Fortunately, KRS 403.212(2)(b) defines "gross income" for us, and it is not just what you would see on a W-2 form. Let's take a look at the statute:
"Gross income" includes income from any source, except as excluded in this subsection, and includes but is not limited to income from salaries, wages, retirement and pension funds, commissions, bonuses, dividends, severance pay, pensions, interest, trust income, annuities, capital gains, Social Security benefits, workers' compensation benefits, unemployment insurance benefits, disability insurance benefits, Supplemental Security Income (SSI), gifts, prizes, and alimony or maintenance received. Specifically excluded are benefits received from means-tested public assistance programs, including but not limited to public assistance as defined under Title IV-A of the Federal Social Security Act, and food stamps.
Can you see the room for interpretation here?
Capital gains - what if Father sold the family business last year and had a big gain? He makes $6,000 per month in salary, but had a capital gain of $600,000 last year. Whoa! Do we add in another $50,000 per month to his "monthly gross income"?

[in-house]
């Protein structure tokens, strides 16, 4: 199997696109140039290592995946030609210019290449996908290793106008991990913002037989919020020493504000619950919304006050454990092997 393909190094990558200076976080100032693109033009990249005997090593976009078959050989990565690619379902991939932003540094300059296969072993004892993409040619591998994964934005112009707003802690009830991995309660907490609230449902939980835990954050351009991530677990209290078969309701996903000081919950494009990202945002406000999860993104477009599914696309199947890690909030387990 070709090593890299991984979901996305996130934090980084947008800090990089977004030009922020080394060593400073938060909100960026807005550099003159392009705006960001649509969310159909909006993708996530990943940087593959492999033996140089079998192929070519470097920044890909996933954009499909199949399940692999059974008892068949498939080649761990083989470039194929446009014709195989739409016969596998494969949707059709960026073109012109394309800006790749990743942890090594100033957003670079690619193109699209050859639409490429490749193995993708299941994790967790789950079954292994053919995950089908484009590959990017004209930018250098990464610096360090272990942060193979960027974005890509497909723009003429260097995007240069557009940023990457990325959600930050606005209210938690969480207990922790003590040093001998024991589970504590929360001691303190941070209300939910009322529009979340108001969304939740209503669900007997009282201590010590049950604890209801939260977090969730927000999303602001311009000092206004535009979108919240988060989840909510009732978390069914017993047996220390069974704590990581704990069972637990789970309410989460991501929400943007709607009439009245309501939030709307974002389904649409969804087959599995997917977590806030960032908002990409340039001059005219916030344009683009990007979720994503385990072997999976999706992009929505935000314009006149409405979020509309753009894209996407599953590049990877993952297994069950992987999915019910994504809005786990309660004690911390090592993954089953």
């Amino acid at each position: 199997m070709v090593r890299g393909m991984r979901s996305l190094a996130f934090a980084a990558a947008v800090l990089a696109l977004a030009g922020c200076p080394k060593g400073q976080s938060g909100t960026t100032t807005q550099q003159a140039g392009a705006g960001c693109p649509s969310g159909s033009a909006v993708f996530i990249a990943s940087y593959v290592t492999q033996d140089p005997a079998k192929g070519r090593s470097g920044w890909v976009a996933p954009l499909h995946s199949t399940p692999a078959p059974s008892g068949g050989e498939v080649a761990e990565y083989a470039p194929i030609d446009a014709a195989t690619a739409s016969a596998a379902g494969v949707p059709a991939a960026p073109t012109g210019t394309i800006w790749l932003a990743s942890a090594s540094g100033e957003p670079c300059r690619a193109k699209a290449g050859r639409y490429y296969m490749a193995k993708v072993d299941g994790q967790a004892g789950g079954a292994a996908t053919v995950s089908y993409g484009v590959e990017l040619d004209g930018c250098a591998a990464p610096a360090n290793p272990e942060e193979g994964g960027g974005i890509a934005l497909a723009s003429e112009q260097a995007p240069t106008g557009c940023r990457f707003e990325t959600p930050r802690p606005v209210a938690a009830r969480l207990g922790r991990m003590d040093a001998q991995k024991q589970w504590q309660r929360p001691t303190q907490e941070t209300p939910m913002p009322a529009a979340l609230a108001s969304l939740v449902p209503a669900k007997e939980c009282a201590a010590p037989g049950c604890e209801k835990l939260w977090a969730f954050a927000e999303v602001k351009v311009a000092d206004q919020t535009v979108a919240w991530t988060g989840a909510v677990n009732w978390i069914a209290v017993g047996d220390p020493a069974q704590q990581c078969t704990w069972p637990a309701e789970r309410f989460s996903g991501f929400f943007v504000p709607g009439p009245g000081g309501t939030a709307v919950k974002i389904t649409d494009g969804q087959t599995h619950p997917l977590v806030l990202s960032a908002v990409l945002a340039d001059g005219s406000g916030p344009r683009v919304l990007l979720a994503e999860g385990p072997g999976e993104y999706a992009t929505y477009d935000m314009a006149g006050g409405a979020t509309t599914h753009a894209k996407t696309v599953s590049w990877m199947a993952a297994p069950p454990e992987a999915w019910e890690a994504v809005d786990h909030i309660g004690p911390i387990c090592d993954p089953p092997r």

Gifts - What about that $500 Mother's Aunt Gertrude has been giving the family every month? Now she is mad at Father and says she is giving the $500 to Mother only. Or, what if she has Mother sign a Promissory Note every time she "gives" her a $500 check? She is worth millions, and the whole family knows she will never expect it to be paid back. Or maybe she just quits giving them anything until the question of child support gets resolved.
Supplemental Security Income - What about SSI benefits, which are federal benefits based on financial need? Yes, they are included, but not means-tested public assistance programs such as Medicaid, TANF benefits (Temporary Assistance for Needy Families - formerly AFDC), and foodstamps.
What about payments received by a child based on the disability of a parent? KRS 403.211(15) tells us that these payments are not counted as income for either parent, but are credited against the child support obligation, if any, of the disabled parent.
Alimony or maintenance? Yes, for purposes of "gross income" in calculating child support in Kentucky, maintenance paid to a spouse is considered income to the recipient, and it is deductible to the payor. We will talk about that further in Lesson 8.
I may have asked more questions than provided answers in this Lesson, but trust me - there are many more questions about determining "gross income." Use wisely any knowledge you gained in this Lesson!